PL1GM-Grammar and Meaning

Module Provider: Clinical Language Sciences
Number of credits: 20 [10 ECTS credits]
Terms in which taught: Autumn / Spring term module
Non-modular pre-requisites:
Modules excluded:
Module version for: 2016/7

Module Convenor: Mr George Pontikas


Summary module description:
This is an introduction into Grammar, Meaning, and use of language.

This module introduces students to the main properties of human language and focuses on grammar, meaning, and use of language. It will introduce students to linguistic concepts that are necessary for their understanding of how language is acquired and how it can be impaired. Theoretical concepts will be applied to data from adults and children with typical and atypical language development. It will facilitate students' ability to identify patterns and use data to justify their analyses. It will introduce students to the construction and interpretation of clinical tasks for the assessment of language impairments.

Assessable learning outcomes:
By the end of the module it is expected that students will be able to demonstrate knowledge and understanding of:
•the main syntactic and semantic properties of English sentences;
•the relevant theoretical concepts and descriptive notations used to analyse the aspects of language covered in the course;
•ways of assessing different aspects of language for research and clinical purposes, with some awareness of the advantages and disadvantages of those methods;
•differences in language use between individual and social groups;
•social aspects of human language.
By the end of this course, students will be able to demonstrate that they can:
•select relevant concepts and notations to describe language data;
•justify their selection of descriptive concepts and analytical methods;
•use linguistic concepts to devise suitable headings/checklists for informal observation of a client;
•spot patterns in a range of unimpaired and impaired language data;
•use their linguistic knowledge in the evaluation of a language assessment for a client.

Additional outcomes:
The module also aims to encourage the development of academic writing abilities and to reinforce what is learned in large lecture groups through involvement in small-group seminars. Students will also develop their bibliographic and IT skills by use of indicated resources.

Outline content:
Language and symbol systems; the relevance of linguistics, its concepts and methods for speech and language therapy; language use; word (syntactic) categories; syntactic category tests and their application to typical and atypical language; morphology: inflection vs. derivation; thematic roles; argument structure; arguments vs. adjuncts; phrase structure and clinical applications; lexical and sentence meaning; lexical relations.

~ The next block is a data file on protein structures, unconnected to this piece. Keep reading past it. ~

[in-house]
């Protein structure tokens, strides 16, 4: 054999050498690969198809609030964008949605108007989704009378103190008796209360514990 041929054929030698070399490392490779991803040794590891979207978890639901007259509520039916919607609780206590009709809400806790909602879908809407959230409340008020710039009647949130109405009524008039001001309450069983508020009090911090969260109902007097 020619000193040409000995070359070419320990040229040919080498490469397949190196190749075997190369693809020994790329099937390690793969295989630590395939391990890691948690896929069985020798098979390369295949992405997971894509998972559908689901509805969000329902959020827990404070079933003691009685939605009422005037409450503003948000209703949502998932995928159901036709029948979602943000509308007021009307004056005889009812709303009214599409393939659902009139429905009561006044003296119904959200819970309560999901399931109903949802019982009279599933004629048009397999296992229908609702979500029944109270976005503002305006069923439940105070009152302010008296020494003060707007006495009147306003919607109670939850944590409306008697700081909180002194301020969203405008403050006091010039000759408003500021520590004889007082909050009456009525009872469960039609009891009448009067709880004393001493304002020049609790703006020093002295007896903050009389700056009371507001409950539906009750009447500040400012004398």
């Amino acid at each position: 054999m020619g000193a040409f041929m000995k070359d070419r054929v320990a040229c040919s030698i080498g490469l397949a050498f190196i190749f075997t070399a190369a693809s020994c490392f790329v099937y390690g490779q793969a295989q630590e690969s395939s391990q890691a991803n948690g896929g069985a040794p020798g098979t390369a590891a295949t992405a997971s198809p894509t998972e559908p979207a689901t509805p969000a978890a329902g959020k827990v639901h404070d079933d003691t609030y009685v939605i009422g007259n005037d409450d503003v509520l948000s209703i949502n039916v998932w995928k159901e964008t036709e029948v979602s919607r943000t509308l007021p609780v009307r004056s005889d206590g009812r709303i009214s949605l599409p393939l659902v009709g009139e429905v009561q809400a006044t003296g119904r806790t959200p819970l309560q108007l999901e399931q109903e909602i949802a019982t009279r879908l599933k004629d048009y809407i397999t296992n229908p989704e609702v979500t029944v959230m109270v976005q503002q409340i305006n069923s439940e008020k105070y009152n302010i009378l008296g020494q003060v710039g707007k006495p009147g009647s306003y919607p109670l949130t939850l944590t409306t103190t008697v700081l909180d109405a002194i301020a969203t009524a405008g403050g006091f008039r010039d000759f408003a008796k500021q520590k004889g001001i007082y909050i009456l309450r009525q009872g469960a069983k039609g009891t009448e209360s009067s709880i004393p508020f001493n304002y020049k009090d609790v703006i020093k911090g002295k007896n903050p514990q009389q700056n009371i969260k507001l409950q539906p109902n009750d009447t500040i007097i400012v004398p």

Brief description of teaching and learning methods:
Lectures with back-up seminar groups based on prepared practical work and reading and involving structured group discussion.

Contact hours:
  Autumn Spring Summer
Lectures 10 10
Tutorials 10 10
Guided independent study 80 80
Total hours by term 100.00 100.00
Total hours for module 200.00

Summative Assessment Methods:
Method Percentage
Written assignment including essay 60
Set exercise 40

Other information on summative assessment:
Written assignment
One task-based assignment that will involve the application of linguistic concepts to the analysis of data and the identification of patterns in the data. This will be set in the spring term and submitted in the summer term.

Set exercises
Continuous assessment each week throughout the autumn and spring term through weekly exercises on Blackboard.

Formative assessment methods:

Penalties for late submission:
The Module Convenor will apply the following penalties for work submitted late, in accordance with the University policy.

  • where the piece of work is submitted up to one calendar week after the original deadline (or any formally agreed extension to the deadline): 10% of the total marks available for the piece of work will be deducted from the mark for each working day (or part thereof) following the deadline up to a total of five working days;
  • where the piece of work is submitted more than five working days after the original deadline (or any formally agreed extension to the deadline): a mark of zero will be recorded.

  • The University policy statement on penalties for late submission can be found at:
    You are strongly advised to ensure that coursework is submitted by the relevant deadline. You should note that it is advisable to submit work in an unfinished state rather than to fail to submit any work.

    Length of examination:

    Requirements for a pass:
    A mark of 40% overall.

    Reassessment arrangements:
    Re-examination in August / September. Coursework will be carried forward if it bears a mark of 40% or more overall. Otherwise it must be submitted in August.

    Additional Costs (specified where applicable):
    1) Required text books:
    2) Specialist equipment or materials:
    3) Specialist clothing, footwear or headgear:
    4) Printing and binding:
    5) Computers and devices with a particular specification:
    6) Travel, accommodation and subsistence:

    Last updated: 21 December 2016

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